In the final Capstone Project, you will apply the skills you learned by observing teachers at work (a total of six hours of observation). You will build on the concepts learned from the previous courses to analyze the lessons. You will also submit your teaching philosophy, a five-day lesson plan, and a teaching tip. You will deliver a portion of your lesson, submitting a 6-10 minute video for peer review. If you have completed Teach English Now! Part 1 and Teach English Now! Part 2, you will submit your work for expert review to receive your ASU 150-hour TESOL Certificate from ASU, in addition to your Coursera certificates.
Andrea Mürau Haraway, Dr. Justin Shewell, Dr. Shane Dixon, Emilia Gracia and Jessica Cinco
Start your review of TESOL Certificate, Part 1: Teach English Now!
Silly videos and assignments, extremely slow and inaccurate grading
I sat through countless hours of goofy videos that teach you so little that I could have learned it all in an hour of reading, without the silly and childish demonstrations. Completed...
Silly videos and assignments, extremely slow and inaccurate grading
I sat through countless hours of goofy videos that teach you so little that I could have learned it all in an hour of reading, without the silly and childish demonstrations. Completed dozens and dozens of make-work quizzes and assignments. After suffering through weeks of this nonsense that teaches you next to nothing (there is no real interaction with teachers - everything is graded by other students- most of whom are non-native speakers who can barely communicate) - the instructors make you wait 7-8 weeks for grading because they are incompetent at planning and don’t care how it affects the students who paid and are waiting. Then they give everyone ther extremely inaccurate feedback, or makevstudents redo because they forgot something like putting their full name on one page. So then you must wait another two months, probably for more shoddy feedback. Extremely low quality and Arizona State should be ashamed to have their name on it. What’s even better is that now they have non-native speakers completing the final grades for native speakers. It’s a poor joke. This is only because the people who wrote this course are incredibly lazy and greedy. They just take money and provide nothing in return.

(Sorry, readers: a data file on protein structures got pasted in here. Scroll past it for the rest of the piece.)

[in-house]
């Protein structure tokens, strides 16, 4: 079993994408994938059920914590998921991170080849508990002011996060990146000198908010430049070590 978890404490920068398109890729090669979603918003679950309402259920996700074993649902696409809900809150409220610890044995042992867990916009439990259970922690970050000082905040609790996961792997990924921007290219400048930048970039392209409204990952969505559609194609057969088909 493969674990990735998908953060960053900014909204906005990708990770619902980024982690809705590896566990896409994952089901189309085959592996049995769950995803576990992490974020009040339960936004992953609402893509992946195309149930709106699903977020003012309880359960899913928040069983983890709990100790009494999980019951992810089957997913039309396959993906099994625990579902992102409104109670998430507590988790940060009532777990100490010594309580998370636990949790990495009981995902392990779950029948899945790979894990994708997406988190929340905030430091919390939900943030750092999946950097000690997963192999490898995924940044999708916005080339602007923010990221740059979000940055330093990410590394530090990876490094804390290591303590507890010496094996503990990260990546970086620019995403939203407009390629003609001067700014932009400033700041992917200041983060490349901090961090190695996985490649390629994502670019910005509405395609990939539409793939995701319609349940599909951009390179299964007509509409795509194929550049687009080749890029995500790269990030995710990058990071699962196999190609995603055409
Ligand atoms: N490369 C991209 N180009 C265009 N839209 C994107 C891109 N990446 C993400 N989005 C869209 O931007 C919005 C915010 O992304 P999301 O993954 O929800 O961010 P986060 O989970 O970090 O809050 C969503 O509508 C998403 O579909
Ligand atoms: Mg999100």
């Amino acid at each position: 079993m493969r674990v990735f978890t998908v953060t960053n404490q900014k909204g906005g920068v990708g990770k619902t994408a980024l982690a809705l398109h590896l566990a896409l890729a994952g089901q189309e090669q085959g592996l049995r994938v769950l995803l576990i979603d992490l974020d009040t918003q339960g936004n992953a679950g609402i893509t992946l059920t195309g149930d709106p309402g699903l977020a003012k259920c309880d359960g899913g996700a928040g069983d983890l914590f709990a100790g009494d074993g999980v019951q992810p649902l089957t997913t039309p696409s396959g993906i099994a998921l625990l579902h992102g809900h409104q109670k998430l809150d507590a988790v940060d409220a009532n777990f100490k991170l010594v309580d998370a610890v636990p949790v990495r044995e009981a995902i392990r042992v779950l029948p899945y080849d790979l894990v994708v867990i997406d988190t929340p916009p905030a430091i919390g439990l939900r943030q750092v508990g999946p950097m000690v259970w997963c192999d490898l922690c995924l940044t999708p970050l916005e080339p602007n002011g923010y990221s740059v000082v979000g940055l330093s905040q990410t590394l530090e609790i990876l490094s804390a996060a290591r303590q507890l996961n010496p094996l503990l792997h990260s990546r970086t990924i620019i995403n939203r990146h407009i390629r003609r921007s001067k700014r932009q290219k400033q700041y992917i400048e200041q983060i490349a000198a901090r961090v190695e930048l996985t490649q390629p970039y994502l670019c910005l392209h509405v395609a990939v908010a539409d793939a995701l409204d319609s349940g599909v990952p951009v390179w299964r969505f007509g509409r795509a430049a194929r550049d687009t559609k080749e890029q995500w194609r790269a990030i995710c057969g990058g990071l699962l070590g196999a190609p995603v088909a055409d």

Wonderful practical course rich with activities that can polish your teaching skills a lot. It really has helped me develop my teaching skills greatly.
Fine, Interesting Course
Having taking a 130 TESOL course by what is probably the best provider in the US (a US course not British or otherwise), I think ASU's is much more comprehensive, provides more valuable background knowledge and would not hesitate this for people who truly want to learn more about L2 acquisition and teaching. IE, it's more than just lesson planning methodology but something greater and more enjoyable and allows one to be much more creative than TESOL bootcamps, no matter what people think about those supposedly high status course.
They Did a VERY Great Job!
I am still finishing this course through Coursera with ASU. I really enjoy Shane's energy and his videos, they kept me awake and I learned a lot from them bc of the illustrations.
The only thing I kinda felt weird about is the Peer grading, but I haven't had an issue so far. I completed the Foundational Principles and received my certificate for that. I'm now on the 2nd Course.
I'm really glad they made the videos entertaining, I was afraid I'd be stuck in a boring course!